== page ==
Towson University welcomed close to 1,500 local athletes for the 42nd Special Olympics Maryland Summer Games
In what has become a summer tradition, Towson University was the proud host of Special Olympics Maryland’s 49th annual Summer Games from June 7-9.
With events in Burdick Hall, SECU Arena and the Tigers Athletic Complex, there were close to 1,500 Special Olympics Maryland athletes and Unified Partners, 250 coaches, 900 volunteers, and spectators participating in the Summer Games.
The Summer Games are the largest state-level competition for Special Olympics Maryland. It was the 42nd year that Towson University has played host to the Summer Games.
“The Summer Games celebrate our athletes, who through their actions and accomplishments remind us every day that they are champions,” says Jim Schmutz, CEO and President of Special Olympics Maryland. “Our exceptional host and partner Towson University provides our athletes with world-class venues and an environment of welcome, dignity and respect where they can thrive.”
More than three dozen members of the Towson University community volunteered over the weekend, including students and student athletes from the men’s and women’s basketball, football and field hockey teams.
TU quarterback Jeff Miller served as a Unified Partner in his hometown in Southern California and took on the role again this year. Unified Partners are individuals without intellectual disabilities who train and work with Special Olympic athletes.
"I love working with the special needs kids," Miller says. "Working with the Special Olympics is something I started my junior year of high school, and I just fell in love with it. I just always loved doing it, and the kids and connections we make with the athletes and the kids is just something you never forget."
The weekend started with the annual block party held in Lot 20 near SECU Arena. Special Olympic athletes, their families, coaches and volunteers were able to relax and have fun before competitions began. They also got to meet members of the men’s and women’s basketball teams as well as get a photo with TU mascot Doc.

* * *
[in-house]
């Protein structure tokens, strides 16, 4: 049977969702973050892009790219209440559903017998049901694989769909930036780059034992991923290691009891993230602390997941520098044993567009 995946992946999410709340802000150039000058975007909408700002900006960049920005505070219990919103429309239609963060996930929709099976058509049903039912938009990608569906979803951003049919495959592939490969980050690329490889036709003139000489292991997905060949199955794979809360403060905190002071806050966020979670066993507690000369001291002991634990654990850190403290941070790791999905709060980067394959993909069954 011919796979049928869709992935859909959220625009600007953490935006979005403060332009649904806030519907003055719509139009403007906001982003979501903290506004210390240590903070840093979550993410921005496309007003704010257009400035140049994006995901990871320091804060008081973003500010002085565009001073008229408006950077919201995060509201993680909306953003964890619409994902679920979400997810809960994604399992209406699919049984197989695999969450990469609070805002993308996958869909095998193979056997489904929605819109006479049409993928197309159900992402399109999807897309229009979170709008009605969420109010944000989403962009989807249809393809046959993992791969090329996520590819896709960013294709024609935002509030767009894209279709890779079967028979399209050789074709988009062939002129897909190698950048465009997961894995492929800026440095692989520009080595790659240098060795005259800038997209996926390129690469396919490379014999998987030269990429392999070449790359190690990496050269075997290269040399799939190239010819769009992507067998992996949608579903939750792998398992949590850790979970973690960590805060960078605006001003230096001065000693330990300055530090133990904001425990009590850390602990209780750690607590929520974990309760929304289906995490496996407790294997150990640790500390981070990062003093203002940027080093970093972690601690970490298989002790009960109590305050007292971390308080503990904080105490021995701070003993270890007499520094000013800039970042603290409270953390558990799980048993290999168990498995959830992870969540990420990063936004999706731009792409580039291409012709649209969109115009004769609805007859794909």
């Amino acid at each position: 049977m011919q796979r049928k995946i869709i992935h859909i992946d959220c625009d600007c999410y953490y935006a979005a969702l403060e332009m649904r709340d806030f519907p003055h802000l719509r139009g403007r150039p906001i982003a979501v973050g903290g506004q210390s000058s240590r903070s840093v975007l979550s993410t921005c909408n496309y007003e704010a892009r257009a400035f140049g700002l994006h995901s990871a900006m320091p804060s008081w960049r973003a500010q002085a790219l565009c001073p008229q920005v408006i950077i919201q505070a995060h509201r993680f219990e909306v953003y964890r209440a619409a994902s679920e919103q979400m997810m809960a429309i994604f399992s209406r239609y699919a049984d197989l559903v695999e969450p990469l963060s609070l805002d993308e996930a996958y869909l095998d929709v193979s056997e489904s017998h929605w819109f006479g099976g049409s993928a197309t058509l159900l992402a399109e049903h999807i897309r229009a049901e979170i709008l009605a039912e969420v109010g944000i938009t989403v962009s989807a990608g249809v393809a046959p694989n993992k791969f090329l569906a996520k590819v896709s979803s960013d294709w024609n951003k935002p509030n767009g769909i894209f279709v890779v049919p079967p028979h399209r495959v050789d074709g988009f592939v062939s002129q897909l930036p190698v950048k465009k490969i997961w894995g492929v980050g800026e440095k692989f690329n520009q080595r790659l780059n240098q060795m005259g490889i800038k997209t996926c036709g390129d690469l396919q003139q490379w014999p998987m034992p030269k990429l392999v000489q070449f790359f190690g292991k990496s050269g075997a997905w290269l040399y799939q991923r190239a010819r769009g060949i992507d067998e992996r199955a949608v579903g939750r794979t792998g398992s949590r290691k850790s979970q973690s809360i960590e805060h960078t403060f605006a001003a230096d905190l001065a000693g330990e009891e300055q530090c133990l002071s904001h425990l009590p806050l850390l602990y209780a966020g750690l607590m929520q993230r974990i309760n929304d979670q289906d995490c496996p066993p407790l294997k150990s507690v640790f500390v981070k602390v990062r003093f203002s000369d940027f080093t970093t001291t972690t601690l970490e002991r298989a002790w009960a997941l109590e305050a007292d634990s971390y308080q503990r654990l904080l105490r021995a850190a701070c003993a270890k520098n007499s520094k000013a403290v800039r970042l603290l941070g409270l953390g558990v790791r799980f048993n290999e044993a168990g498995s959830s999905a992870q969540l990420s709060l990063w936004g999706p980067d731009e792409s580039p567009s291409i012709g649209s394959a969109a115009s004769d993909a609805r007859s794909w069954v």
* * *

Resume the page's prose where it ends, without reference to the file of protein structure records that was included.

"It's always a good time to bring the community out to Towson University," says Juwan Gray, a redshirt junior on the Tigers men's basketball team. "Giving back to our community is big to us, and it's great to see everyone having a good time."
Special Olympics athletes competed in several events over the weekend, including cheerleading, swimming, bocce, softball, and track and field competitions.
On Sunday morning the TU field hockey team helped with the day’s track and field events in Johnny Unitas Stadium®.
"Everyone likes a challenge and these are gritty athletes and they work hard," says Tigers field hockey coach E.A. Jackson. "An event like this is very uplifting and it's pretty special to be a part of it."
For many of the Towson University student-athletes, it’s the first time they have volunteered for the Summer Games. After getting to experience the joy of helping their fellow athletes go for gold, it won’t be their last.
"My heart if filled just to be able to interact and let people know we care about the community and we do support them," says Ryan Holder, a senior on Tigers women's basketball team.
This story is one of several related to President Kim Schatzel’s priorities for Towson University: TU Matters to Maryland.